In this game song, one student (the guesser) has their eyes covered and another student (the mystery singer) is chosen to sing a solo response at the end of the song (“Is there anybody home?” or “Qui a frappé?”). The guesser must identify the mystery singer.

Students love the challenge of trying to guess the voices of their classmates. They think it is just a fun game. From my teacher’s perspective, this is a fantastic opportunity to hear students sing individually and do ongoing, quick assessment of singing skill development. I keep my checklist handy and use this game to monitor which students:

  • are able to sing in a head voice
  • can match pitch without prompting
  • are singing a s-m interval but at their own pitch
  • are still developing these skills

Once I know the students well, if there is a student who is not matching pitch, and they can handle a bit of “nudging”, I ask them if they can change their voice to find the same spot as mine. We take a few seconds during the game to work on that skill. If they get it, I make a big deal about it. If not, we can label the sounds as higher or lower than mine (another teaching moment), we move on, and it is not a big event. Small steps!!!!

Older students also enjoy the challenge of guessing the identity of their classmates. Because it is a challenge, they are more willing to sing and participate, although I do have to remind them that we are not trying to disguise our voices or make strange vocal sounds. Singing is still the primary focus of the game!

Canons + Rounds

Names Around the Circle - Chant for grade 2-6 (Donna Rhodenizer)


Use this simple activity and its variations for establishing and practicing names. Keep a steady beat using body percussion (or use a drum). All names must be spoken so that they fit with the steady beat.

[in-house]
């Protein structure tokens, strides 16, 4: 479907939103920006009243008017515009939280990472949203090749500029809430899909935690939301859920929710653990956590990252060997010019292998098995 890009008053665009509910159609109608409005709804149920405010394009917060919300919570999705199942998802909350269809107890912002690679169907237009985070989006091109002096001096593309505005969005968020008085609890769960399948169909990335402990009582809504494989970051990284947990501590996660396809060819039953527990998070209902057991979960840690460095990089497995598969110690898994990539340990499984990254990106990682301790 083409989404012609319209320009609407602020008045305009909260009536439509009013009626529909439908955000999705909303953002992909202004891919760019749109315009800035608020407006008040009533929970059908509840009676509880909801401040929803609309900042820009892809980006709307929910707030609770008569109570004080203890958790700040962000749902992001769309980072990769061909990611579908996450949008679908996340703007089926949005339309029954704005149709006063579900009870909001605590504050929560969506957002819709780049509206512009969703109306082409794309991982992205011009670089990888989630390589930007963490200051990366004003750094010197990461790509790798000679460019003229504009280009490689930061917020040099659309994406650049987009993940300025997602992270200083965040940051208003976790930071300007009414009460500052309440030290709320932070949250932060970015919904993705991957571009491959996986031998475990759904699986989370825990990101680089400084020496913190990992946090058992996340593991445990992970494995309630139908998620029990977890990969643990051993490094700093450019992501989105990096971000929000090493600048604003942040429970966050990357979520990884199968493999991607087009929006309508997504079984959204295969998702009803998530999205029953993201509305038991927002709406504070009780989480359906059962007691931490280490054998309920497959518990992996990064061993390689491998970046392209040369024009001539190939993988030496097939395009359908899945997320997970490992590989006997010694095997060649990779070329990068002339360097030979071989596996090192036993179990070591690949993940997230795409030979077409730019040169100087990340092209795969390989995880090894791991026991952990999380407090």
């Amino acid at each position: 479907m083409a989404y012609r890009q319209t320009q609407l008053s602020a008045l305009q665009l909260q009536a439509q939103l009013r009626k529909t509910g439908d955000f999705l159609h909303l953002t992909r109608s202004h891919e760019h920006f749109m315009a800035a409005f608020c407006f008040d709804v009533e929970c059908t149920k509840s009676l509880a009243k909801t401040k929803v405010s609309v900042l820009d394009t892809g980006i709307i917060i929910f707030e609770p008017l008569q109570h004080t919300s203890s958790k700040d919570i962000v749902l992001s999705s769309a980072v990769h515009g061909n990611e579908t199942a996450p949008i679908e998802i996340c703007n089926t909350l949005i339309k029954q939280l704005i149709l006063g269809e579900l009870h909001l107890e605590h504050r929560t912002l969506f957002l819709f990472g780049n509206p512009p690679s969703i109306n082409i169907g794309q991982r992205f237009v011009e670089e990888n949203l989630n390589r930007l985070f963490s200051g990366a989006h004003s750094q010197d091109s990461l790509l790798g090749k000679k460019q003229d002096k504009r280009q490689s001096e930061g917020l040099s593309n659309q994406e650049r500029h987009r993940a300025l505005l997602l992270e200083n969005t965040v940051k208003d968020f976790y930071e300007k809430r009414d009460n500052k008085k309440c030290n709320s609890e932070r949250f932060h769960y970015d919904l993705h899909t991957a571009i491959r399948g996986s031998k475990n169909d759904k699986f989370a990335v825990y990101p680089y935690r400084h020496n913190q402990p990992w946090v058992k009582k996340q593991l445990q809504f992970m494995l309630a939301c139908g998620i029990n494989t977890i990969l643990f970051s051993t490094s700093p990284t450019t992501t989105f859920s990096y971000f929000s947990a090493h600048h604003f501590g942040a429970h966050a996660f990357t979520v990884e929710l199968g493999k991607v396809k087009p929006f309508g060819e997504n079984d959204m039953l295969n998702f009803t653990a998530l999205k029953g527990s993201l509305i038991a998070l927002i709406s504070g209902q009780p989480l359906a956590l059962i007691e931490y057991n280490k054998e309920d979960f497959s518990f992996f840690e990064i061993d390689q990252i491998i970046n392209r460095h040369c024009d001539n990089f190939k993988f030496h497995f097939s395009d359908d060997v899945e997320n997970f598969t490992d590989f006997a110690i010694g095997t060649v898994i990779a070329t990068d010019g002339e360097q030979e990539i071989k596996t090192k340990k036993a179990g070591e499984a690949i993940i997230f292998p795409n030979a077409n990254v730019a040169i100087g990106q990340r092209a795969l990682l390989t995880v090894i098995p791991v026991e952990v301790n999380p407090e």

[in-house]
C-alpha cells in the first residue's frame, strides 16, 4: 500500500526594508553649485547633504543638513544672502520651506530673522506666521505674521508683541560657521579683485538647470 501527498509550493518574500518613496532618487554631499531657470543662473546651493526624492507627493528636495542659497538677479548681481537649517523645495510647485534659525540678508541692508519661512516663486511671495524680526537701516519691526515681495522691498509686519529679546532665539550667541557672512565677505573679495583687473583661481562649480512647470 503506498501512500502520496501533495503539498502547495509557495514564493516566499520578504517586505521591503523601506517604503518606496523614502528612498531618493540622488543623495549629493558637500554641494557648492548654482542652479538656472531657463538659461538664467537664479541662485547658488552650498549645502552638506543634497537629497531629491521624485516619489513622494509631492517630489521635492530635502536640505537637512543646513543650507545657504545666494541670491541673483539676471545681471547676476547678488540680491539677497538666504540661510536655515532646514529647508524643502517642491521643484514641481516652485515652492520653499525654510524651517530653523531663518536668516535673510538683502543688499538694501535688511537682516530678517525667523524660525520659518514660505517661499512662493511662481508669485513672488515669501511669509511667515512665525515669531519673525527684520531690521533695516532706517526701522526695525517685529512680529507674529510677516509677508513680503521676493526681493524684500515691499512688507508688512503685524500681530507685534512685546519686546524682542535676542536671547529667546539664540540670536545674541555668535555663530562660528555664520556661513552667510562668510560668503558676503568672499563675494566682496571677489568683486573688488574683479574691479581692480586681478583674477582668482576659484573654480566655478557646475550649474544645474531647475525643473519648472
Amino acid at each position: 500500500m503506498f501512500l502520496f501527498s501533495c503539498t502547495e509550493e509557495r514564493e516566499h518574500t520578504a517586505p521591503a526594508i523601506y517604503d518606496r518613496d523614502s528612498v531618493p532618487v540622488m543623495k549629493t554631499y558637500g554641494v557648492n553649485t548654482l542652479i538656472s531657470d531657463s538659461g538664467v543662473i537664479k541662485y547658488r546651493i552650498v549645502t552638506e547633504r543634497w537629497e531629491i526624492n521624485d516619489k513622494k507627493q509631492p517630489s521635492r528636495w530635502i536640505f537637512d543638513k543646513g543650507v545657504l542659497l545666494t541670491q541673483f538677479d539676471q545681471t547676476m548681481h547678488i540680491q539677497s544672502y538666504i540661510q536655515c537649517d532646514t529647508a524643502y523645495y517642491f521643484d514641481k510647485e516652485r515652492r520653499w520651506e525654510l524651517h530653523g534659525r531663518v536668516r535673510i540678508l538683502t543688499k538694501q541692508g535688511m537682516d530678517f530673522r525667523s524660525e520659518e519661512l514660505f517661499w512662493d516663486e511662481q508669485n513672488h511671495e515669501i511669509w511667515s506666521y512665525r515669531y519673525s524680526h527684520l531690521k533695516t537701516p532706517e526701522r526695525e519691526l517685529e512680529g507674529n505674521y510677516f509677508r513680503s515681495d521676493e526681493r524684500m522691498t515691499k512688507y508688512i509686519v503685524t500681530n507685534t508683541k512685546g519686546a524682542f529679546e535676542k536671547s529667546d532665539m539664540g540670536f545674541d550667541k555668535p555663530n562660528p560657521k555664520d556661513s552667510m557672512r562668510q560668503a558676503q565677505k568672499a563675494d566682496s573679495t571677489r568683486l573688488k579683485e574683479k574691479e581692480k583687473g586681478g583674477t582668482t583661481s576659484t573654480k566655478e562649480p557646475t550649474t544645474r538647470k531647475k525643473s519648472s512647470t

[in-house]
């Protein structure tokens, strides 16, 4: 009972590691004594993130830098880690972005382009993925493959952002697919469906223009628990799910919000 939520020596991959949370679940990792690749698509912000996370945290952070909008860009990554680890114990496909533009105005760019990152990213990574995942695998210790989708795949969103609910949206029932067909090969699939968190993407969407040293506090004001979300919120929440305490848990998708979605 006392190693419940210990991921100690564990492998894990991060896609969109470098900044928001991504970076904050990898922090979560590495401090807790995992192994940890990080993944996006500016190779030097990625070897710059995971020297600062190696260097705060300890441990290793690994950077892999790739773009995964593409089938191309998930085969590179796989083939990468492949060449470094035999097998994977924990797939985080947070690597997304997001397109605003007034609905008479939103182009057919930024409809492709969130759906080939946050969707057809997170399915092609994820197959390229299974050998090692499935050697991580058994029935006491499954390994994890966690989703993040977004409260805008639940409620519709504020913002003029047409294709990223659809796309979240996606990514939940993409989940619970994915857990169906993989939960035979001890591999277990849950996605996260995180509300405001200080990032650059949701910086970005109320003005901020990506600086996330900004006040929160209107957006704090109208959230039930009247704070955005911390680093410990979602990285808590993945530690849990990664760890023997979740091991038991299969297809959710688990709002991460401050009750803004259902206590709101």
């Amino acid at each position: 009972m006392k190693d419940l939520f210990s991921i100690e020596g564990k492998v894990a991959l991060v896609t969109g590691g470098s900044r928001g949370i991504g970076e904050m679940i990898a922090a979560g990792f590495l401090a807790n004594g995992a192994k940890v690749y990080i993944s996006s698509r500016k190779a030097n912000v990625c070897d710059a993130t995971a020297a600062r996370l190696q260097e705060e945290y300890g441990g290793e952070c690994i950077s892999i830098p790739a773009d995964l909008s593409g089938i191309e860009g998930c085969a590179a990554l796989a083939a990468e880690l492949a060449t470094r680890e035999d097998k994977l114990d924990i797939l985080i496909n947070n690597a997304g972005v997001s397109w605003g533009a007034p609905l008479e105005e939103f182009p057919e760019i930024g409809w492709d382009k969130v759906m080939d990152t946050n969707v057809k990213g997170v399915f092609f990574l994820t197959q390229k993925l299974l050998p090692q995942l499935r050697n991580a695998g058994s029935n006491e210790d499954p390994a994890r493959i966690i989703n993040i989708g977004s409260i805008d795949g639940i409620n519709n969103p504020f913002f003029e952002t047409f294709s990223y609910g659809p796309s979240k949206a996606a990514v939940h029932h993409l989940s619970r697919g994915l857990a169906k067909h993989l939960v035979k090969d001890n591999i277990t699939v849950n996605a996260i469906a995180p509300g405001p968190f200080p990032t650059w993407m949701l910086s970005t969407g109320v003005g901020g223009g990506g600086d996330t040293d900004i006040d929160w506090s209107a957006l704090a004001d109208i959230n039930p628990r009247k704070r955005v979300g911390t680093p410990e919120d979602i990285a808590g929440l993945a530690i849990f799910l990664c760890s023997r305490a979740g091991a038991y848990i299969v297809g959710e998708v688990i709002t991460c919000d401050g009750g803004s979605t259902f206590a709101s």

The many variations of this activity allow it to be used multiple times without becoming monotonous. Choosing more complicated variants can make this activity more challenging for older students. Some examples of the variants include:

  • Each student says their own name around the circle.
  • Each student can say the name of the person who is sitting next to them. (This is more difficult than it sounds).
  • Each student says two names: their own name and then the name of the next person.
  • One student can try to say the names of everyone in the circle without any stops or getting out of time with the beat.
19 - My Right-hand Side is Free

My Right-hand Side is Free - for grades 4-6 (Children's Chant / Game)

My Right-hand Side is Free - chant

Add student names to the chant while keeping a steady beat using an alternating patsch-clap pattern. (Patsching is tapping your thighs using both flat hands.) A drum may be used to help support the steady beat.

Students sit in a circle with one vacant spot. The person next to the spot calls a classmate to move from their spot to sit in the empty spot. As a new empty spot is created, the person next to it must call someone else. This is to be accomplished without creating a break in the steady beat.

This is a great ice-breaker as well as a fun way to learn names of the students.

"Extensions"

Donna Rhodenizer - elementary music teacher and composer

Composer, Elementary Music Specialist, Performer

Donna Rhodenizer

Donna enjoyed playing school with her older sister until the time came for her to get on a big yellow bus and go to school “for real” when she was five years old. She has always loved the first day of school with new pencils, bookbags (we didn’t have backpacks in those days!) and lunch boxes ready to be pressed into service. Donna attended some form of learning institution every September from the age of five. Education has been a significant part of her life for most of her life!

Donna’s excitement to be in the classroom and her love of music create a wonderful welcome for the students as they return to music class or arrive and meet her for the very first time. She loves to tackle the task of reviewing and learning all the names of her students which she feels is a first step in connecting with the children with whom she spends her days in the music room. Welcome songs and name games are two mainstays of Donna’s first few music classes every year. Sharing her wealth of experience with teaching colleagues is a way to continue her connection with the start of the new school year. Bring on the kids and let’s make some music!

Have Fun Pinning These Donna & Andy Posts

We would love to hear from you. Send us a note and tell us which is your favourite Welcome song.